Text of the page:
Samsung said it has sold 5 million Galaxy S II handsets in 85 days of availability in South Korea, Japan and some European countries, according to Yonhap News.
That speedy clip comes after Samsung sold 3 million of the Android 2.3 "Gingerbread" devices in 55 days and 1 million in less than a month in Korea alone.
The white-hot sales bode well for Samsung, which just launched the Galaxy S II in China but has yet to release the much-ballyhooed phones through carriers such as AT&T and Verizon Wireless in the U.S. The big mystery is: when will the new devices launch stateside?
Shin Jong-kyun, president of Samsung's mobile business and digital imaging, said at a media briefing July 19 that the company would launch the Galaxy S II phones in the U.S. this August.
However, Samsung's U.S. contingent told eWEEK July 20: "Samsung Mobile politely declines to comment on the upcoming availability of the Galaxy S II in the U.S."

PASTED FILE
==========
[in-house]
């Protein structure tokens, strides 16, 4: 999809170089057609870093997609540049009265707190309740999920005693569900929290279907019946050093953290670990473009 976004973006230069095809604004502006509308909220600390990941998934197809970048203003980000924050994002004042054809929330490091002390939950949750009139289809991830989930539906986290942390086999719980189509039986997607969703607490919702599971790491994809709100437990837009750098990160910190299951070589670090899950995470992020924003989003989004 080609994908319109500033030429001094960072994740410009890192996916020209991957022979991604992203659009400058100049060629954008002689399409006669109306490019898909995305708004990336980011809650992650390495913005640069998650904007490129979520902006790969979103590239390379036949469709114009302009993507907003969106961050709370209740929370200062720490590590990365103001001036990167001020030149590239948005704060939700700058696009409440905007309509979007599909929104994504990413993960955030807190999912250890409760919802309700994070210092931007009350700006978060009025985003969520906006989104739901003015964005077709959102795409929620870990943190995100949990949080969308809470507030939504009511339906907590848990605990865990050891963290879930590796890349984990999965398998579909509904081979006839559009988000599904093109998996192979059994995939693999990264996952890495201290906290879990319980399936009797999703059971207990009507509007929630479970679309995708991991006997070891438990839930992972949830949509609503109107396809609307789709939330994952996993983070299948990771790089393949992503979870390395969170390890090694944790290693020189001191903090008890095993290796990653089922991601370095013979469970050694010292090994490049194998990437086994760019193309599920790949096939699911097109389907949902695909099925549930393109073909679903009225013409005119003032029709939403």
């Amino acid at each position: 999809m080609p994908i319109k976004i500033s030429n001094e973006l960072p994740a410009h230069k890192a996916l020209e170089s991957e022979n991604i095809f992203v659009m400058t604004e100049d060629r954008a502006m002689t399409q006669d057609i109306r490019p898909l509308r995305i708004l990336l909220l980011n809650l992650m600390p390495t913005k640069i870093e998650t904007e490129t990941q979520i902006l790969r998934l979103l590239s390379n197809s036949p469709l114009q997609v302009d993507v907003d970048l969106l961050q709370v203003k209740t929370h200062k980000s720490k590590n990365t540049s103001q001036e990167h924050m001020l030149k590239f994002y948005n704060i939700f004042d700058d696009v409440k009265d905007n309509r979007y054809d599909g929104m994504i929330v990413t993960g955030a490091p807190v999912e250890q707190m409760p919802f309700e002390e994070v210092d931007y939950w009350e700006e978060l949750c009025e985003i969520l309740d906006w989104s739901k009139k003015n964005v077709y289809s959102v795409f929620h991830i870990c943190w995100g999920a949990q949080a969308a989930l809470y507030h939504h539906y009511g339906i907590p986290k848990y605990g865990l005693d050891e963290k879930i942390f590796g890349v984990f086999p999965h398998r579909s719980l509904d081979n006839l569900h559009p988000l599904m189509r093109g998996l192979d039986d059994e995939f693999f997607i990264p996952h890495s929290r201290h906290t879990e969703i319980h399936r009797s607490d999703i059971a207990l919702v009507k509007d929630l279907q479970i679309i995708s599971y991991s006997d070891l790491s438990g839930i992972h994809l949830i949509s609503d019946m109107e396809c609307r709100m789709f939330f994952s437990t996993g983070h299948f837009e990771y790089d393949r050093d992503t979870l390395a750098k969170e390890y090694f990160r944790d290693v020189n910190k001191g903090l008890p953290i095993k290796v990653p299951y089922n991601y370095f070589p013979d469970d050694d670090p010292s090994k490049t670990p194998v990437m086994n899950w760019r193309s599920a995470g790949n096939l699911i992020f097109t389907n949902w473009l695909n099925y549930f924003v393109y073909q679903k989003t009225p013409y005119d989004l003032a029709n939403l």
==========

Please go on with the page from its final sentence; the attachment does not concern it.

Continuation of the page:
Meanwhile, Boy Genius Report snagged these images of AT&T's Galaxy S II slider smartphone.
Other Galaxy S II handsets have proven to be thinner and lighter than the Galaxy S predecessors that sold over 10 million units in the U.S. in 2010. The new handsets also use 4.3 inch Super AMOLED Plus (Super active-matrix organic LED Plus) screens and are powered by 1.2GHz processors.
The phones also include an 8-megapixel rear-facing camera that captures video in 1080p, as well as a 2MP front-facing camera.
Samsung is believed to be targeting an August U.S. launch to get on retail shelves ahead of Apple's highly anticipated iPhone 5, which is expected to launch this September or October.
Samsung's urgency to get out the door in the U.S. may be appropriate. Experian's PriceGrabber said 35 percent of nearly 3,000 U.S. consumers surveyed online said they would buy the iPhone 5 upon its release.
Samsung may have sold between 18 million and 21 million smartphones worldwide from April through June, compared with 16.7 million for Nokia and 20.3 million iPhones, according to research firm Strategy Analytics via Bloomberg.